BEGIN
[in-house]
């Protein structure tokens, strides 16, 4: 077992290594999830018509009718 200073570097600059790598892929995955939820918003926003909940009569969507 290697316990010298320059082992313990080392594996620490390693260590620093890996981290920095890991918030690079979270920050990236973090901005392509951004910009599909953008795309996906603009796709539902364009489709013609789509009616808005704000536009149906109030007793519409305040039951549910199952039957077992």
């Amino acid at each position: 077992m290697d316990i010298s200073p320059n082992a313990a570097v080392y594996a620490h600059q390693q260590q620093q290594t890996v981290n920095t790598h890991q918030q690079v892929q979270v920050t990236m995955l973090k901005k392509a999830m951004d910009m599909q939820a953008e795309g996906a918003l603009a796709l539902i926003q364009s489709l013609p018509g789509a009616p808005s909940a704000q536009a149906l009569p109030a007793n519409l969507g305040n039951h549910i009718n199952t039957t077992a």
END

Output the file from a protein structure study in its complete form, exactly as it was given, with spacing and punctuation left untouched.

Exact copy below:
[in-house]
């Protein structure tokens, strides 16, 4: 077992290594999830018509009718 200073570097600059790598892929995955939820918003926003909940009569969507 290697316990010298320059082992313990080392594996620490390693260590620093890996981290920095890991918030690079979270920050990236973090901005392509951004910009599909953008795309996906603009796709539902364009489709013609789509009616808005704000536009149906109030007793519409305040039951549910199952039957077992």
């Amino acid at each position: 077992m290697d316990i010298s200073p320059n082992a313990a570097v080392y594996a620490h600059q390693q260590q620093q290594t890996v981290n920095t790598h890991q918030q690079v892929q979270v920050t990236m995955l973090k901005k392509a999830m951004d910009m599909q939820a953008e795309g996906a918003l603009a796709l539902i926003q364009s489709l013609p018509g789509a009616p808005s909940a704000q536009a149906l009569p109030a007793n519409l969507g305040n039951h549910i009718n199952t039957t077992a």